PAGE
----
Hunter has long been a wardrobe staple of the Glastonbury music festival, for Kate Moss, Alexa Chung, and non-celebrities alike. Recently, the company noted that search volume for the brand was at its highest April to September (despite three months of warm weather), and sales peaked just before Glastonbury (starting June 22 this year). Concluding that much of this was due to the festival, Hunter has changed its communication strategy accordingly.
Last December, Hunter gave up its spot in London Fashion Week. In place of the show, Hunter sponsored its inaugural Festival Summit to share insights and key learnings with other brands and retailers. It also launched a festival-themed campaign with images of bands, colorful outfits, and models dressed like attendees. And next week, Hunter plans to reveal an online festival hub with playlists, weather information, and styling advice.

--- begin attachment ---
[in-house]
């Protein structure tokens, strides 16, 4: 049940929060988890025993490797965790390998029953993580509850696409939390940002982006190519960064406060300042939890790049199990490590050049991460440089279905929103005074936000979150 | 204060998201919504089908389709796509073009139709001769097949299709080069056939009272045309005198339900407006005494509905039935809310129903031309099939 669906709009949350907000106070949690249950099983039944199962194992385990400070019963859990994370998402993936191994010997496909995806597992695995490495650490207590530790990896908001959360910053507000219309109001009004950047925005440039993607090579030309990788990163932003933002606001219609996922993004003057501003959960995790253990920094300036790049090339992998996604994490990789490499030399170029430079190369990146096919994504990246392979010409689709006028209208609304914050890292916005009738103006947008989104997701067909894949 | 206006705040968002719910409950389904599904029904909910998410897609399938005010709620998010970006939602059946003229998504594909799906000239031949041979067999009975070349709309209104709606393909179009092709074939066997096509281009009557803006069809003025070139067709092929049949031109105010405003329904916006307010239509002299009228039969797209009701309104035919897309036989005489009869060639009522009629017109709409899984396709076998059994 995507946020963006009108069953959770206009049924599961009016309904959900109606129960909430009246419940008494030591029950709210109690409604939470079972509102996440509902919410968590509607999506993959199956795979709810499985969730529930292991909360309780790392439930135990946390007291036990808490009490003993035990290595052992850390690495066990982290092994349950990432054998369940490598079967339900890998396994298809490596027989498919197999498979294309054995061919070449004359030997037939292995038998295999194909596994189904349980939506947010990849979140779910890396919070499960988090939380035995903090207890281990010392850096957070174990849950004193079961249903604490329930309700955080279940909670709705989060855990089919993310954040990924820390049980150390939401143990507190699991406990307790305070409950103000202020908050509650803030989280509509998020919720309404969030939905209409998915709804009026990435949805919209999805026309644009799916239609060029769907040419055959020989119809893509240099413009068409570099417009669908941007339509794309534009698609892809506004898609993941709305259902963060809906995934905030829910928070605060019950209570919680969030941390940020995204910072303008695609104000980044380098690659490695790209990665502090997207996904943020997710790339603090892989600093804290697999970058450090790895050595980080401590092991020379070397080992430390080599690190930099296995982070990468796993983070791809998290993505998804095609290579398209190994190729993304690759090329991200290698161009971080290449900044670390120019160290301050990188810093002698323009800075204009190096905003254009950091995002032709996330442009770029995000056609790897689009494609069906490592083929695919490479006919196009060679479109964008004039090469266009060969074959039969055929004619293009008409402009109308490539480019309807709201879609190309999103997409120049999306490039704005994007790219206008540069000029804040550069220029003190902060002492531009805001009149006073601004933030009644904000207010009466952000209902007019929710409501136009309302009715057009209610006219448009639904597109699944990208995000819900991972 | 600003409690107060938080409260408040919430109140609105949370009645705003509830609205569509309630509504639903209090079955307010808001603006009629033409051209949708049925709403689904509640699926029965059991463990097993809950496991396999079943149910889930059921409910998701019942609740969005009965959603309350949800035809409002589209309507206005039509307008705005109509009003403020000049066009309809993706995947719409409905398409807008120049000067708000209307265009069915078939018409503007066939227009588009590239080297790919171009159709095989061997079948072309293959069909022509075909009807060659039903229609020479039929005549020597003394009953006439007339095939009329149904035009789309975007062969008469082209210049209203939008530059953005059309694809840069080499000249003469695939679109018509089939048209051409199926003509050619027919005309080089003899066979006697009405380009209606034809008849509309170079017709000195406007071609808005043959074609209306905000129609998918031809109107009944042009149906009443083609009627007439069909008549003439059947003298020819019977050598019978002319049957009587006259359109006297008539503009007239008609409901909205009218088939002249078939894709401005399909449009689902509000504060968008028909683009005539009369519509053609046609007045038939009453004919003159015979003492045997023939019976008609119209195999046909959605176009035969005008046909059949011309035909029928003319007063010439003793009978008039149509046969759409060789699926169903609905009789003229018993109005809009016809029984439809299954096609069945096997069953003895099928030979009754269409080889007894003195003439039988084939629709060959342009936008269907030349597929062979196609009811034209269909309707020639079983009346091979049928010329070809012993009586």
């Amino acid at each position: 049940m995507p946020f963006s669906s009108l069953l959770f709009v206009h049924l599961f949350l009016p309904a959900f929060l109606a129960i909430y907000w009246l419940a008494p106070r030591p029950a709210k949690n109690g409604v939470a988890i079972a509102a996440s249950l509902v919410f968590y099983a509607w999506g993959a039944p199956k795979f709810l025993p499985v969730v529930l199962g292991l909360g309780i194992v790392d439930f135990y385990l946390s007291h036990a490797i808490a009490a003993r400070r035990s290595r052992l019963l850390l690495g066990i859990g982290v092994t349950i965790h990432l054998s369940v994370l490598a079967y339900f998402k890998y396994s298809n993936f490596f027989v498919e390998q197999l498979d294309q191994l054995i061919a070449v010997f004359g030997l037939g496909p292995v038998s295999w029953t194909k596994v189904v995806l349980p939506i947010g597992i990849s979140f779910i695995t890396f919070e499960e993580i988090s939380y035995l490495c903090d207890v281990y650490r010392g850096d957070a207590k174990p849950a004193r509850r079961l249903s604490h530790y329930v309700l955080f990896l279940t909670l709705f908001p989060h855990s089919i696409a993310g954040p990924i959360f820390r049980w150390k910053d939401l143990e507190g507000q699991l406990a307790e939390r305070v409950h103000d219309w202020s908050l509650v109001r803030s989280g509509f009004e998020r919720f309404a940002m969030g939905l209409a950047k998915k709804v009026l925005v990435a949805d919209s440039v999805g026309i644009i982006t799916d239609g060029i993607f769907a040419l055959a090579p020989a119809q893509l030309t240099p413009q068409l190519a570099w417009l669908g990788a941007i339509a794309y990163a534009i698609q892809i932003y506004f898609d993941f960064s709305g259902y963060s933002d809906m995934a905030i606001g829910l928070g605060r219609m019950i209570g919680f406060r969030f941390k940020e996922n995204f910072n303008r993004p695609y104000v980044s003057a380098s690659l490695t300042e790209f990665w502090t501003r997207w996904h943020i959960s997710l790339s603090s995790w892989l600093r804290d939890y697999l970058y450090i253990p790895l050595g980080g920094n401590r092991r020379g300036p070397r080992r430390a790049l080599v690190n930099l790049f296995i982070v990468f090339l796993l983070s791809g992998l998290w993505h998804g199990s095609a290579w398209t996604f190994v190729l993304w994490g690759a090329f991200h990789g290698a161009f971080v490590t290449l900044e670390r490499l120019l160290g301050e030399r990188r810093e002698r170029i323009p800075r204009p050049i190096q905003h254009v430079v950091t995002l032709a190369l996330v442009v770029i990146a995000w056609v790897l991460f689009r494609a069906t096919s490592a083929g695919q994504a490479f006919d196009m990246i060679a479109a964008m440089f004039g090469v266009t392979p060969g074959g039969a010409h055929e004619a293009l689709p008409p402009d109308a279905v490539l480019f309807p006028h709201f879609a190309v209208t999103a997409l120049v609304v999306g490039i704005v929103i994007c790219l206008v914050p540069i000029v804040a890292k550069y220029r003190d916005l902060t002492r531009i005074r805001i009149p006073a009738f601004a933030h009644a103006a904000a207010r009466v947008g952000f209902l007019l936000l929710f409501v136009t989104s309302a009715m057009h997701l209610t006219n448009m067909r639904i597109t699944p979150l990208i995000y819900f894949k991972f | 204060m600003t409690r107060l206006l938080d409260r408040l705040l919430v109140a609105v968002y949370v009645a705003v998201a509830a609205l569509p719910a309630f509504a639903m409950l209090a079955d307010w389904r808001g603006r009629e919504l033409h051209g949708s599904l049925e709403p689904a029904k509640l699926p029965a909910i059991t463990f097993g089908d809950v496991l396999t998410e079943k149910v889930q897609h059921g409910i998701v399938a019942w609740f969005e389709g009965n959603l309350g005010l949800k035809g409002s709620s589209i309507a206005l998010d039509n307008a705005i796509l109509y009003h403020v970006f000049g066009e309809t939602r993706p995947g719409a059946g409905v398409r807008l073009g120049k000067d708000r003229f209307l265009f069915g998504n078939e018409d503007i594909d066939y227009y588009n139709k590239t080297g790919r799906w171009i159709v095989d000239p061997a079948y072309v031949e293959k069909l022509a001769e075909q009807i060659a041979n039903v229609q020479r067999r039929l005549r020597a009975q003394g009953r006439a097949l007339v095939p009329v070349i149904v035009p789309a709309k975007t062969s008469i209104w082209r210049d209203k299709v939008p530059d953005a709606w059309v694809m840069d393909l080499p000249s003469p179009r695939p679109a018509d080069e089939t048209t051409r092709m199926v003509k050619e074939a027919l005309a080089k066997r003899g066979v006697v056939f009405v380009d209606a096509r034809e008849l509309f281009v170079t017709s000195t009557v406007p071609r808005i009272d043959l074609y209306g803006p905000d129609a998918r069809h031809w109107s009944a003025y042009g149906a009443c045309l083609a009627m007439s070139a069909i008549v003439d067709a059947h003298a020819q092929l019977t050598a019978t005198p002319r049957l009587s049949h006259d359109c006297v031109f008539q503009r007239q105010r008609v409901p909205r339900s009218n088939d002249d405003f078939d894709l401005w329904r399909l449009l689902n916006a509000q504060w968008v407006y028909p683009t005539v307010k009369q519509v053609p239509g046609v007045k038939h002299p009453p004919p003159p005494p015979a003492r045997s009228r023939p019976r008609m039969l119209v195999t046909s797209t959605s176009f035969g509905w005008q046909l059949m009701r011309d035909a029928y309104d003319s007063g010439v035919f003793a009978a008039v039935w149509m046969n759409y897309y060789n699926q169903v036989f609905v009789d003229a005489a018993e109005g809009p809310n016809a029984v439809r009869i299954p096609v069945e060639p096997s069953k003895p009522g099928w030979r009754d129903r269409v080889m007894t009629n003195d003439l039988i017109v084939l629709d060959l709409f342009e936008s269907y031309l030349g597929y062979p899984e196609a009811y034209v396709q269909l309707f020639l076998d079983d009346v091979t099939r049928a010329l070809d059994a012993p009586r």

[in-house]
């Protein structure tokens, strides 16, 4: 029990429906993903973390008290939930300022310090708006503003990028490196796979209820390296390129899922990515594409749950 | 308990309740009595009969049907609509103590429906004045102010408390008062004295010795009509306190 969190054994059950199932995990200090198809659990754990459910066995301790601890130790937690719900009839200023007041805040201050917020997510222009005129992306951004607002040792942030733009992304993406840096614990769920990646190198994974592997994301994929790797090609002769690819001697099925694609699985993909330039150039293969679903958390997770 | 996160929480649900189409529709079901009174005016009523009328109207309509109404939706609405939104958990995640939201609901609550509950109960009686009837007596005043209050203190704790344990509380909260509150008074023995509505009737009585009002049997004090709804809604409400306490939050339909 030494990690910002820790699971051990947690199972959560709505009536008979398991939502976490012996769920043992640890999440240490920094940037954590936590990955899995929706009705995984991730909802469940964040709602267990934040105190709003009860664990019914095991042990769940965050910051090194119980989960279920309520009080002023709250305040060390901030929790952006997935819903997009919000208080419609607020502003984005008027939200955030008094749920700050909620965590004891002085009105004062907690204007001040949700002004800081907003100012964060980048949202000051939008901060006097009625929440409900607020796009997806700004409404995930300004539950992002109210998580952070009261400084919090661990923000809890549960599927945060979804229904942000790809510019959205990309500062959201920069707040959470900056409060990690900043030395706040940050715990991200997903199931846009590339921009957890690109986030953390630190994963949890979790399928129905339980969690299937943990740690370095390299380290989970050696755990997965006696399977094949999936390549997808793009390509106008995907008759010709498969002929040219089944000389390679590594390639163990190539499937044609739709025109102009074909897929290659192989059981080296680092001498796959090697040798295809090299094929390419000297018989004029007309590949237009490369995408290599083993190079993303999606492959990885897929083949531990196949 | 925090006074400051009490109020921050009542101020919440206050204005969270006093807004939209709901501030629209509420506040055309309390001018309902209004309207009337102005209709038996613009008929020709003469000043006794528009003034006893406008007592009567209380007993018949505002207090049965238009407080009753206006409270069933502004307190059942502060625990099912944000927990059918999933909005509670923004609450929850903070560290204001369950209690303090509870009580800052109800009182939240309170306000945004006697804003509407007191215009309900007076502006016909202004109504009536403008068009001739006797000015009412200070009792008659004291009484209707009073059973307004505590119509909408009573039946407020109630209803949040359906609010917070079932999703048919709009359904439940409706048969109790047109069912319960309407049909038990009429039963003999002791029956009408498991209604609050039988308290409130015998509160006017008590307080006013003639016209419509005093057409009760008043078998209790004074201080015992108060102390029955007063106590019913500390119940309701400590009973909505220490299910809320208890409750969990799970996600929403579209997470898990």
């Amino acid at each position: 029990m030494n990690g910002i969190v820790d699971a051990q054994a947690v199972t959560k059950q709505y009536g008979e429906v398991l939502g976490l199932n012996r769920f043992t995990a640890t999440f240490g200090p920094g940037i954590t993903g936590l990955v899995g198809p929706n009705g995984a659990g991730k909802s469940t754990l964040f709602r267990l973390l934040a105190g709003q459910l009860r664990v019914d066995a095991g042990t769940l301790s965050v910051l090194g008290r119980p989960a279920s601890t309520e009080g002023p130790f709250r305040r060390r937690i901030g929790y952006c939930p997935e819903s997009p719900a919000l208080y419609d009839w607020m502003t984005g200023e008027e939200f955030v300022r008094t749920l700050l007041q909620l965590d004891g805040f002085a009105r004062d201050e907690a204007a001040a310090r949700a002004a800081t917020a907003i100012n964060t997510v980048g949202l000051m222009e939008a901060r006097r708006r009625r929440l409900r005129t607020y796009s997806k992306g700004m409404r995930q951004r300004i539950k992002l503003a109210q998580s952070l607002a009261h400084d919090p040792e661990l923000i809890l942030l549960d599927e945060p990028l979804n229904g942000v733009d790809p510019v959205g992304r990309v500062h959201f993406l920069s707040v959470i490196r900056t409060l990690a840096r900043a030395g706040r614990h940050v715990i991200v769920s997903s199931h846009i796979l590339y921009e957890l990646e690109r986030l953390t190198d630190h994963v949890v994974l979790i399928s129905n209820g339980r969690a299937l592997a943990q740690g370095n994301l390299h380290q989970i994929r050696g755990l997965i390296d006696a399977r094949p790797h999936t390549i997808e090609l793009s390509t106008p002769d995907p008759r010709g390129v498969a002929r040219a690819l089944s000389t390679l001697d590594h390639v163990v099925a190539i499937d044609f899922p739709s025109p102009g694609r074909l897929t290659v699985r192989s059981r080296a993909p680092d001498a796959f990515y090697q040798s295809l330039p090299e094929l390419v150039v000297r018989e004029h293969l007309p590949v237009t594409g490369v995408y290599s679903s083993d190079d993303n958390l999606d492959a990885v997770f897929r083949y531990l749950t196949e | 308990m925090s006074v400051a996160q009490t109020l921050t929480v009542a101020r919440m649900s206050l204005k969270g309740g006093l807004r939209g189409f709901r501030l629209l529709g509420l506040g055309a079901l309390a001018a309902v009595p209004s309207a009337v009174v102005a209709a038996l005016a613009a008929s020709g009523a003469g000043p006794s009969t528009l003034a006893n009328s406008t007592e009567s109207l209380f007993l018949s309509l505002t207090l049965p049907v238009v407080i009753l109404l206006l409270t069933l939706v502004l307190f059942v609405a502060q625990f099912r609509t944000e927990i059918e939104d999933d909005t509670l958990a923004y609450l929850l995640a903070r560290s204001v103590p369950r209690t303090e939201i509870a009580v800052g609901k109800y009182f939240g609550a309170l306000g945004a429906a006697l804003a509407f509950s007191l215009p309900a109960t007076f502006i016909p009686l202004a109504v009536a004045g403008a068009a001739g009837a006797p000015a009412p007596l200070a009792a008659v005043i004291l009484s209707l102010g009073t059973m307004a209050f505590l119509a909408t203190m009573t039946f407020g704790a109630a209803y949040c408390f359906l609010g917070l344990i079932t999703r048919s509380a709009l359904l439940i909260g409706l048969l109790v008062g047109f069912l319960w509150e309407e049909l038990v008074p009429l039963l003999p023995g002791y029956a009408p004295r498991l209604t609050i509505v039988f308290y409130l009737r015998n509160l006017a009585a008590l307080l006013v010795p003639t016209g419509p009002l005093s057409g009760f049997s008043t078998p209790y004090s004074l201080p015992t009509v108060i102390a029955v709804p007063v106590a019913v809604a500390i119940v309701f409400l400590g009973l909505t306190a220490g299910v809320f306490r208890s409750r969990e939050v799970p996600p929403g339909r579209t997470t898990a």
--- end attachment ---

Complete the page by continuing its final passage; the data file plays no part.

It seems like the trend is to meet customers at the search engine instead of on social media. Festival attendees in the U.K. add up to 14 million, which is 23% of the country’s population. In the U.S., festival audience is 33 million, or 10% of the population. Both are opportunities to engage and sell to audiences, since both social media engagement and search spike during events like festivals and New York Fashion Week. However, as social media platforms become pay-to-play and saturated, brands might benefit from investments in search – particularly non-brand terms. For Hunter, that might be “How to loosen festival wrist band,” which is the top search term of the season.
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